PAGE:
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16 October

Baroness Masham of Ilton: My Lords, [is the Minister] aware that the son-in-law of a very great friend of mine was killed this July in Sussex due to a single sting in his foot when he got out of his bath and stood on a hornet? The figures that I have had from the Library go only to 2005, when there was a huge rise in the number of people with stings going into hospital. Is the Minister aware that there is an increase in hornets in the south of England, as people have told me?

The Minister of State, Department for Environment, Food and Rural Affairs (Lord Rooker): My Lords, I sympathise greatly because of the individual tragedy that the noble Baroness has brought to the attention of the House. I learnt more about hornets listening to the “Today” programme today than I did from Defra. Basically, they are not part of the food production chain. In my first sentence I said that no information on hornets is kept by the Government, and I am in some difficulty. I understand from the expert on the “Today” programme that these are English hornets and not French hornets, so we must not be cruel to the French. [...]

Lord Redesdale: My Lords, can the Minister say which department or agency does record the rise in numbers in species such as hornets? As we have seen with bluetongue, which has been brought in by the midge population, the spread of different insect populations can cause massive economic hardship.

Lord Rooker: My Lords, I cannot fudge this; I am definitely the bluetongue and the foot-and-mouth Minister. There is no Minister for hornets. The Government simply do not have any information. I have asked the National Bee Unit—we have a bee unit, as bees are part of the food production chain—but there is no hornet unit and there is no Minister for the hornet; I have no idea. The noble Baroness has, of course, asked about a human health issue. Defra is responsible for the health of the planet and the health of animals, and others deal with human health.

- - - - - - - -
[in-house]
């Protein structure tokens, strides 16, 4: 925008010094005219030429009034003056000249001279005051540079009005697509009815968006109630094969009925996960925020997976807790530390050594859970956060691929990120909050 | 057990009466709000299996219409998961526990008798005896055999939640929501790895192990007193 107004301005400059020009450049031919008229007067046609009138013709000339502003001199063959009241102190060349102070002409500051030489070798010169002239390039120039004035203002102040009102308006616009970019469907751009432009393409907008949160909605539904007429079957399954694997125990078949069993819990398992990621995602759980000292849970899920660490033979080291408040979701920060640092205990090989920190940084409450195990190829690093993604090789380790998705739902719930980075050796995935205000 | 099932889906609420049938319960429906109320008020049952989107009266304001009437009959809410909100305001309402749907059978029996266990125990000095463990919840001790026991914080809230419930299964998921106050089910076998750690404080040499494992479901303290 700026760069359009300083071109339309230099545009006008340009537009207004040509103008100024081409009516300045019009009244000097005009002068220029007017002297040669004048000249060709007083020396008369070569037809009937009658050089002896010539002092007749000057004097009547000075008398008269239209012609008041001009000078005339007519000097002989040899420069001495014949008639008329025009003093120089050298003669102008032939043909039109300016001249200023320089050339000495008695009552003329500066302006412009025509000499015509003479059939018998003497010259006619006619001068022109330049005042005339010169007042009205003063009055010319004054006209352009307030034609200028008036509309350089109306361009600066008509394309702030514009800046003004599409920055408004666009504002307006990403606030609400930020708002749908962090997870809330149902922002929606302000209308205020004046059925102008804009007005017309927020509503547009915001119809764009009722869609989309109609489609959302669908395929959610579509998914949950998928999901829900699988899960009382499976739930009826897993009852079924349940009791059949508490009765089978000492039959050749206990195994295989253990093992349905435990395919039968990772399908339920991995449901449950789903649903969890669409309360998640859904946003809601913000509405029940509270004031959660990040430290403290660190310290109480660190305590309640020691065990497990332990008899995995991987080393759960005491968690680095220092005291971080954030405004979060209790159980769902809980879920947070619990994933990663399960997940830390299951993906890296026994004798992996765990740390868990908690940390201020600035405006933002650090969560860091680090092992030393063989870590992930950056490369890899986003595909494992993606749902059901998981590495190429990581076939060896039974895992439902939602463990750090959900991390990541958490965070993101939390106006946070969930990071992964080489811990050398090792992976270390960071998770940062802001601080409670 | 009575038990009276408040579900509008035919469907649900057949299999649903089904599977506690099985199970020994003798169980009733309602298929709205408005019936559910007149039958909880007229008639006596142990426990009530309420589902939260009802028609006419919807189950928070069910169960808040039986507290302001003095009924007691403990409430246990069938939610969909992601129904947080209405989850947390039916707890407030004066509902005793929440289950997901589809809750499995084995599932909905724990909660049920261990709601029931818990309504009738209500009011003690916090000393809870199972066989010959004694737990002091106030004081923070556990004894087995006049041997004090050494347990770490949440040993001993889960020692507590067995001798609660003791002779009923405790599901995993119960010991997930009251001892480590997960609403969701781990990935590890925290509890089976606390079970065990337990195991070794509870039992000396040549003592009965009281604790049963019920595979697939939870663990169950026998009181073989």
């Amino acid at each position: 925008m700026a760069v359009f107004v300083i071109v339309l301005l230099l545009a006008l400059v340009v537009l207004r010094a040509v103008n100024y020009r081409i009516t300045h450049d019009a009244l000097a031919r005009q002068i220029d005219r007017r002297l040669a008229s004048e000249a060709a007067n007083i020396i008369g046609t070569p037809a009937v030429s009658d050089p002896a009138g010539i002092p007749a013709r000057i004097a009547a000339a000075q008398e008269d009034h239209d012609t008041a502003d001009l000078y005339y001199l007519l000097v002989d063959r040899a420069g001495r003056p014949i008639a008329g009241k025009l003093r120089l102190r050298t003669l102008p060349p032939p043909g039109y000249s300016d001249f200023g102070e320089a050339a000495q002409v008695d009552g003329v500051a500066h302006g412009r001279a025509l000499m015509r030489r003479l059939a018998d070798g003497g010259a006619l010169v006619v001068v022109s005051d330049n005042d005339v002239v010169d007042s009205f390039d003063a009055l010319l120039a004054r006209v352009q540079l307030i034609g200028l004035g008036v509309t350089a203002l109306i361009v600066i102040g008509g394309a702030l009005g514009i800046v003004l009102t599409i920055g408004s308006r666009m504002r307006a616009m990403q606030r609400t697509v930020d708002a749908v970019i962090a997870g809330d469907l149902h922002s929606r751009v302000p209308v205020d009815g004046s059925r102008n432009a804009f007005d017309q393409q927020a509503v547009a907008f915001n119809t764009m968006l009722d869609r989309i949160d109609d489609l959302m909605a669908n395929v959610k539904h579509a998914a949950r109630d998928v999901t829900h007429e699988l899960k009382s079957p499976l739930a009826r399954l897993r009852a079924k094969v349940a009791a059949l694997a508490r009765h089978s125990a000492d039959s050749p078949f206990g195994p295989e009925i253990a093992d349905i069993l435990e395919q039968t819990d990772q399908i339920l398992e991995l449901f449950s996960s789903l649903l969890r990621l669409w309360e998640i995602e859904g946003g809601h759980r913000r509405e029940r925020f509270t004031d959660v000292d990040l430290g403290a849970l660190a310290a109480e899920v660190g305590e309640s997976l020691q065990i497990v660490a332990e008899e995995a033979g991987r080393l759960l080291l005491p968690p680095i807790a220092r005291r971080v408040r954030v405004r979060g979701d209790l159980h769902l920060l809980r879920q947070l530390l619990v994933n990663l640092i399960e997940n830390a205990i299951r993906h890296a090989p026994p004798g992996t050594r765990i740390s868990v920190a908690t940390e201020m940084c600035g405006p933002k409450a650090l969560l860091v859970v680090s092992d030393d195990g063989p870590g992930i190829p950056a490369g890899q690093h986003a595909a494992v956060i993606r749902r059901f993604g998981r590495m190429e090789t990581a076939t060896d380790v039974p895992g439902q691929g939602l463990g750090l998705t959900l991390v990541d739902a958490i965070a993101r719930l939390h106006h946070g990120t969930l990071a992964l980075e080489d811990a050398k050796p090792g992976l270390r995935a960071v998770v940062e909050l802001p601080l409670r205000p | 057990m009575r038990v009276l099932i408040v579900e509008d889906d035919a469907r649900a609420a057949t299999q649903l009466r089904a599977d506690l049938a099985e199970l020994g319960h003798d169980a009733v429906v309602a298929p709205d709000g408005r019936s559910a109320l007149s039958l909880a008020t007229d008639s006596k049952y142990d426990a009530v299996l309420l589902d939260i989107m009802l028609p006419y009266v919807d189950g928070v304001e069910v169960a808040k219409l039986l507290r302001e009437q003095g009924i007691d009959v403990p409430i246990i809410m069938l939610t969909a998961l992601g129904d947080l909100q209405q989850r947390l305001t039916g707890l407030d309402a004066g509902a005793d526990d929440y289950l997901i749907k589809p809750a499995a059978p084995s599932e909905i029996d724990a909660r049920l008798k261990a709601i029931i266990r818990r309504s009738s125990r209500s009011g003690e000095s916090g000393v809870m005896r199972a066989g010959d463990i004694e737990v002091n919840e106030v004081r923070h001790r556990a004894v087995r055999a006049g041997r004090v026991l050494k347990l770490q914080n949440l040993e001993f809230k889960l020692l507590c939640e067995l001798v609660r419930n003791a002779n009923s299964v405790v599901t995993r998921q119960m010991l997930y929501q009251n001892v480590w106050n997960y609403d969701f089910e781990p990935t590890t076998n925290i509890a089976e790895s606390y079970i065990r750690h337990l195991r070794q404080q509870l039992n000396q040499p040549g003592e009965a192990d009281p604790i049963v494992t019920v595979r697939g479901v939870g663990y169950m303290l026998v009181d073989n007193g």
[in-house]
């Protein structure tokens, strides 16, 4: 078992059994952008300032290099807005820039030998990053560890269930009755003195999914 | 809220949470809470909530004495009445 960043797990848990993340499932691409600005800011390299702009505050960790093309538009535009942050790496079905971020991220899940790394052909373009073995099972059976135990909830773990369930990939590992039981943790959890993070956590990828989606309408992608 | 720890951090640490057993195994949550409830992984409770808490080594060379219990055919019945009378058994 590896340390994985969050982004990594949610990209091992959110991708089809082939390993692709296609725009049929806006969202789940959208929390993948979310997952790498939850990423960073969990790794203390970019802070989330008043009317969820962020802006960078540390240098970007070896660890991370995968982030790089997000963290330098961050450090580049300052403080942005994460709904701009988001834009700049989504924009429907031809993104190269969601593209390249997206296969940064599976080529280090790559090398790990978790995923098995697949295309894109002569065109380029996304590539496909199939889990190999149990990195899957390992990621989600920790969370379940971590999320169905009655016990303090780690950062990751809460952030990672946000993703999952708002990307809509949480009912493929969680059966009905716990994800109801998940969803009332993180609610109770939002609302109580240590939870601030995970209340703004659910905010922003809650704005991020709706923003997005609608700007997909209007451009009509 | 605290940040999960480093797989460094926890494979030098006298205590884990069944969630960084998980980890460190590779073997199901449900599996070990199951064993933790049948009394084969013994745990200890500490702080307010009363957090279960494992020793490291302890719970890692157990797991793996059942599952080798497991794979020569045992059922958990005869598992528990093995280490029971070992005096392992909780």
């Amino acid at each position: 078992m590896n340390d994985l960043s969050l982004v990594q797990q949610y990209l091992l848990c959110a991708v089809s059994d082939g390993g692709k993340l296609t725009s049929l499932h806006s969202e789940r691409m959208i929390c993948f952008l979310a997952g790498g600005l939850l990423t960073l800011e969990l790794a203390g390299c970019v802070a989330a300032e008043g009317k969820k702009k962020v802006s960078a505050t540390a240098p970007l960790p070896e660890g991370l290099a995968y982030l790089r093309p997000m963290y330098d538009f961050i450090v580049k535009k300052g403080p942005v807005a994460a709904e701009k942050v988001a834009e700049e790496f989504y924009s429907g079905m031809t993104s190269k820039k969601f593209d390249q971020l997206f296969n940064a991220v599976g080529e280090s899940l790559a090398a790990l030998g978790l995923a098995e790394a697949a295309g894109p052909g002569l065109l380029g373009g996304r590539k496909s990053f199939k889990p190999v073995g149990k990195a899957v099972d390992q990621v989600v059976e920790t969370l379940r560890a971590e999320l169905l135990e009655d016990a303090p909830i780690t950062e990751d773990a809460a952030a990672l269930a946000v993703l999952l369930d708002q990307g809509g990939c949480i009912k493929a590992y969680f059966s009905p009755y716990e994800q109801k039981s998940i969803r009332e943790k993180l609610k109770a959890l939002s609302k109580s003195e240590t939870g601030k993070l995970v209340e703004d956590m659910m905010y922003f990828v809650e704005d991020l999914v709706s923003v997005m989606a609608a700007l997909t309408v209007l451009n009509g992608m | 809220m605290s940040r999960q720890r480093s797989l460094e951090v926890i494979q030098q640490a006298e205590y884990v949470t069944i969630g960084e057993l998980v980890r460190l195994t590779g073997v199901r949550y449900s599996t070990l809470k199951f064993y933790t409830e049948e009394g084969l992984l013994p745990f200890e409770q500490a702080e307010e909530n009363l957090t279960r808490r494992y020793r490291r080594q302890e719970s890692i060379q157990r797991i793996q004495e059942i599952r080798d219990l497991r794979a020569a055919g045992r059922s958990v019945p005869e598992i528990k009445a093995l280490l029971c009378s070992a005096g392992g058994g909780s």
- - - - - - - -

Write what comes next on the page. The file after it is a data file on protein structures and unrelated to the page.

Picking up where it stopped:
Lord Taylor of Holbeach: My Lords, can the Minister inform the House, from his breadth of experience, how noble Lords might recognise a hornets’ nest and what actions they should take when they come across one?

Lord Rooker: Visit the shadow Cabinet, my Lords.


Baroness Masham of Ilton: My Lords, does the Minister think that his department and the Department of Health should come together and do more research on insects as a whole?

Lord Rooker: My Lords, I assure the noble Baroness and the House that I shall be drawing this matter to the attention of the two Permanent Secretaries who could not come to an agreement about who would answer this Question in the first place.


( 4 comments — Leave a comment )
Oct. 22nd, 2007 11:36 am (UTC)
Defra is responsible for the health of the planet

My god, that's some remit.
Oct. 22nd, 2007 11:41 am (UTC)

And WHY did they let her on the Today programme? I was listening to that piece going 'eh?' and losing my last remaining fiath in the programme with every passing second. With that and being miffed at the Guardian I have NEARLY NO NEWS SOURCES LEFT.
Oct. 22nd, 2007 11:44 am (UTC)
You have webofevil ;)
Oct. 22nd, 2007 11:51 am (UTC)
I can certainly say that hornets are on the increase from my wholey scientific standpoint of having never seen one during my entire childhood growing up in Cornwall, and yet having now seen two in the last two years. One of the bastards flew in the window of Dad's van and was captured and identified as a hornet, and not two weeks later one flew in the bedroom window. these things are like the cruise missiles of the insect world! I blog the picture of it as I recall...ask B, he knows...
( 4 comments — Leave a comment )

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